Rollins scares up a great time for kids

Rollins scares up a great time for kids

PHILADELPHIA -- An autograph from Jimmy Rollins wasn't enough for the cowgirl. She wanted to touch the writing implement, too. When Rollins not only obliged but gave her his Sharpie, the cowgirl shook excitedly and rubbed it over her face.

"That was the funniest thing," Rollins said. "Having her react like that over a pen made it all worth it."

Securing a new pen, Rollins finished greeting the roughly 300 young cancer patients at the Children's Hospital of Philadelphia, who also spent the day dancing and playing games.

As part of the event, co-hosted annually by the Phillies and Rollins, the team provides goodie bags, clowns, face-painting and bobblehead dolls.

Rollins was pinch-hitting for Mike Lieberthal, who had hosted the event for the past eight years. Free agent Lieberthal is preparing for his wedding next weekend in California, and sent a message of thanks that was read by team president David Montgomery.

Lieberthal, who had hosted the party since 1998, began his "Lieby's VIPs" charity program that same year. Each season he purchases more than $30,000 in Phillies tickets that are then donated to patients and their families. He and his teammates have made several visits to Children's Hospital over the years and have also taken part in a radio telethon to raise funds for the Children's Miracle Network, which is run locally through Children's Hospital.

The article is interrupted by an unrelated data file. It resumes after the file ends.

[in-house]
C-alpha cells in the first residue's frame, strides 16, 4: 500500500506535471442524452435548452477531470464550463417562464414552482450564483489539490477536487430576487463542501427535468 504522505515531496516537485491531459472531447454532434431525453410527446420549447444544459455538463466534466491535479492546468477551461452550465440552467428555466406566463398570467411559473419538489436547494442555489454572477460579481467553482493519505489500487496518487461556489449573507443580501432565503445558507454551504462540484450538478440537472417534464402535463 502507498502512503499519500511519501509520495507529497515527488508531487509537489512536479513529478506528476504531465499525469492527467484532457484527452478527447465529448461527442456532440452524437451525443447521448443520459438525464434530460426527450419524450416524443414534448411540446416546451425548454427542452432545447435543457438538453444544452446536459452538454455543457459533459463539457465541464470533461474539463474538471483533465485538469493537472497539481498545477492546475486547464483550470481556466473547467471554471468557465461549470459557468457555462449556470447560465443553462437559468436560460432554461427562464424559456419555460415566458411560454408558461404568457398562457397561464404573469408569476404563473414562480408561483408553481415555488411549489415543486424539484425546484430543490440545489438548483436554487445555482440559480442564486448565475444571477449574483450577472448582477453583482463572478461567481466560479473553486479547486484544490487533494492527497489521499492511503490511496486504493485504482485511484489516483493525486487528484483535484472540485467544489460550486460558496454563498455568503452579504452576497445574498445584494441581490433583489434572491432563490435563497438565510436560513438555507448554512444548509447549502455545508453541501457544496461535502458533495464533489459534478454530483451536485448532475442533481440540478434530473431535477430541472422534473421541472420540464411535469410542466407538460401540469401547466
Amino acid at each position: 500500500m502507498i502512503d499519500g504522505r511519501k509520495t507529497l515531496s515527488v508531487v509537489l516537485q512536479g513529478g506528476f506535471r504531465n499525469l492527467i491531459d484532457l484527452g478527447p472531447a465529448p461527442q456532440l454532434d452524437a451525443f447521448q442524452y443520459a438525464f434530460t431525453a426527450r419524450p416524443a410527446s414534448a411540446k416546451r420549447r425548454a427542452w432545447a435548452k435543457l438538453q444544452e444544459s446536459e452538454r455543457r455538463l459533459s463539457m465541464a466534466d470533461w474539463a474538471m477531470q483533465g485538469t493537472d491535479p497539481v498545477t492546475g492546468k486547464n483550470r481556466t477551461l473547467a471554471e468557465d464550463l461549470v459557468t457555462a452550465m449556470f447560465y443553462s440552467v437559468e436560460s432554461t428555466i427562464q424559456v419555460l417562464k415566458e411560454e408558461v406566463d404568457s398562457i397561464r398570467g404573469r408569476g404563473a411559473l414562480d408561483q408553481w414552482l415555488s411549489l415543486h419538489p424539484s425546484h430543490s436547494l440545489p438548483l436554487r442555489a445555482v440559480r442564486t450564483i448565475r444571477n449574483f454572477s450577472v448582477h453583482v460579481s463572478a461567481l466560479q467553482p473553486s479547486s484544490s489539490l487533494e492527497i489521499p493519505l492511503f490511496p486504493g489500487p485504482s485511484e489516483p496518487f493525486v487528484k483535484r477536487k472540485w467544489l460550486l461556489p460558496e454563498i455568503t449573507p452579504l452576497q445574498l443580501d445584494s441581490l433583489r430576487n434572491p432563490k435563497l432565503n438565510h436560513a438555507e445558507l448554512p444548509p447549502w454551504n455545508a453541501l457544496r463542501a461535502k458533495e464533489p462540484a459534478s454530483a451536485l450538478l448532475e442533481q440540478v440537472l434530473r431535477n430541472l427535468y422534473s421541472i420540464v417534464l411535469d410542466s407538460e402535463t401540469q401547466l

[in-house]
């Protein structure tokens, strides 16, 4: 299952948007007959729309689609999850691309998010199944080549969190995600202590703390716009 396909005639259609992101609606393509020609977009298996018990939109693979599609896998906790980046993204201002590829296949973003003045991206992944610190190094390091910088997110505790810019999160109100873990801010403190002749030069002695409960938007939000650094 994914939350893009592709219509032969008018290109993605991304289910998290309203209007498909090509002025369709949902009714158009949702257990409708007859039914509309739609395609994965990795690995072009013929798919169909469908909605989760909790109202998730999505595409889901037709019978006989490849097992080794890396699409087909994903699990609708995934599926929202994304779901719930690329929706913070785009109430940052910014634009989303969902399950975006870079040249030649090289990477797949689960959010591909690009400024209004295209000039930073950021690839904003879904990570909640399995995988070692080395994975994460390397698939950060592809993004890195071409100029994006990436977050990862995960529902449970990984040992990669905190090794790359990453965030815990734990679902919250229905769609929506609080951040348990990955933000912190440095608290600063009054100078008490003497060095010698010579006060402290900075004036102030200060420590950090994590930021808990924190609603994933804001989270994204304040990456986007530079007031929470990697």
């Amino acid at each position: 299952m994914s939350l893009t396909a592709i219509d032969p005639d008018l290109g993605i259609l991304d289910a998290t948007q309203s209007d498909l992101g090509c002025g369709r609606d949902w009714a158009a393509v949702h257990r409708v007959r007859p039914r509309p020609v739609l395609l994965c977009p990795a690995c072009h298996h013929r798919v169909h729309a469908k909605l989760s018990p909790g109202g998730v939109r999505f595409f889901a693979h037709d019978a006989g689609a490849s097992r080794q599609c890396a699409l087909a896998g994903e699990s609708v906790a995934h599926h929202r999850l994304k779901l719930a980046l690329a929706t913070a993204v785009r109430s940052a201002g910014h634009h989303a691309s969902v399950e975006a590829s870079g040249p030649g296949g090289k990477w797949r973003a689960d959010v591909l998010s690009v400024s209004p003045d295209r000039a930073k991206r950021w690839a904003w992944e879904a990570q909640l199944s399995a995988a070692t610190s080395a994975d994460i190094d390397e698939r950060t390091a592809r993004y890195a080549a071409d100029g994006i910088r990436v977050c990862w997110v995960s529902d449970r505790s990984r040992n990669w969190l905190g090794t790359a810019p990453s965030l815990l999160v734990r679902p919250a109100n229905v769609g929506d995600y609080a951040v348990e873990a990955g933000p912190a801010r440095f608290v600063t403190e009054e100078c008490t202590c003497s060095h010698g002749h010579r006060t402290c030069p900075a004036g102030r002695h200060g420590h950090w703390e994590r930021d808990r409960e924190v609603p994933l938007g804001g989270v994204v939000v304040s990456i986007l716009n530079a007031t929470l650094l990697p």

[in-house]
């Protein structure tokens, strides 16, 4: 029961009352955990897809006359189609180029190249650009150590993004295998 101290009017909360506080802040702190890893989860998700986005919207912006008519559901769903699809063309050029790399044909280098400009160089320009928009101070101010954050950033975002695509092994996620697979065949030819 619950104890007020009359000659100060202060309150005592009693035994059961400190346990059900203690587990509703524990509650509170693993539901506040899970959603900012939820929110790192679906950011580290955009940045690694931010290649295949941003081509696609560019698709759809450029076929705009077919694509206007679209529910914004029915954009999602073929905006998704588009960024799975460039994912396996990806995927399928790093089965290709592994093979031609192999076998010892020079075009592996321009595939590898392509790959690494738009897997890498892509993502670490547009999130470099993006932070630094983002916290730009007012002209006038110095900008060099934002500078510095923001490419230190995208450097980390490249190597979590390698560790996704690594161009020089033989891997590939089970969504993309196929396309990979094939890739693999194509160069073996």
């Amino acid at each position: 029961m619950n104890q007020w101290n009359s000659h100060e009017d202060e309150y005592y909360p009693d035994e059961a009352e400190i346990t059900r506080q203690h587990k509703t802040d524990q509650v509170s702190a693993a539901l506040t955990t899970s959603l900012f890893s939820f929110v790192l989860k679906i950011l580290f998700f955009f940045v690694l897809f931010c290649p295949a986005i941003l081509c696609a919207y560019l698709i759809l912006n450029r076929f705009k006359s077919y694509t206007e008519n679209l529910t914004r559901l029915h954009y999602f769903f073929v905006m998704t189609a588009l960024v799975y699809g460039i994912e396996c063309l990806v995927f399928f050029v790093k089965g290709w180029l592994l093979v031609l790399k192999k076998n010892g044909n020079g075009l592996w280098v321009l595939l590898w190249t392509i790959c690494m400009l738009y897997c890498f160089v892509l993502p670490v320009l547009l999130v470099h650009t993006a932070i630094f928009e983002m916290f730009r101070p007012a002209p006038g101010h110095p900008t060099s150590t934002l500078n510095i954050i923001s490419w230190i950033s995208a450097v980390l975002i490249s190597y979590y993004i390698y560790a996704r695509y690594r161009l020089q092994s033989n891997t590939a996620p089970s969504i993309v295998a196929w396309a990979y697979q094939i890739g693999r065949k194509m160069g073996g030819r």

"This is the culmination of the committment that the players make," Montgomery said. "We hope [the Halloween party] will continue."

The Phillies have been sponsoring the event for the past 13 years, raising more than $50,000 total. It started with John Kruk, a cancer survivor himself. Mickey Morandini took over, then Lieberthal. Should Lieberthal not return to the Phillies in 2007, a new host will be announced in Spring Training.

Rollins enjoyed being part of the day.

"That's what teammates are for," he said. "It wasn't about Lieberthal, or about me. It's about the kids. That made my decision [to come] easy. We're supposed to be here for the community, and these kids are going through a situation that I would never want to go through, and their parents are going through a tough situation. When we get a chance to alleviate a little bit of that stress, it's a good thing."

Ken Mandel is a reporter for This story was not subject to the approval of Major League Baseball or its clubs.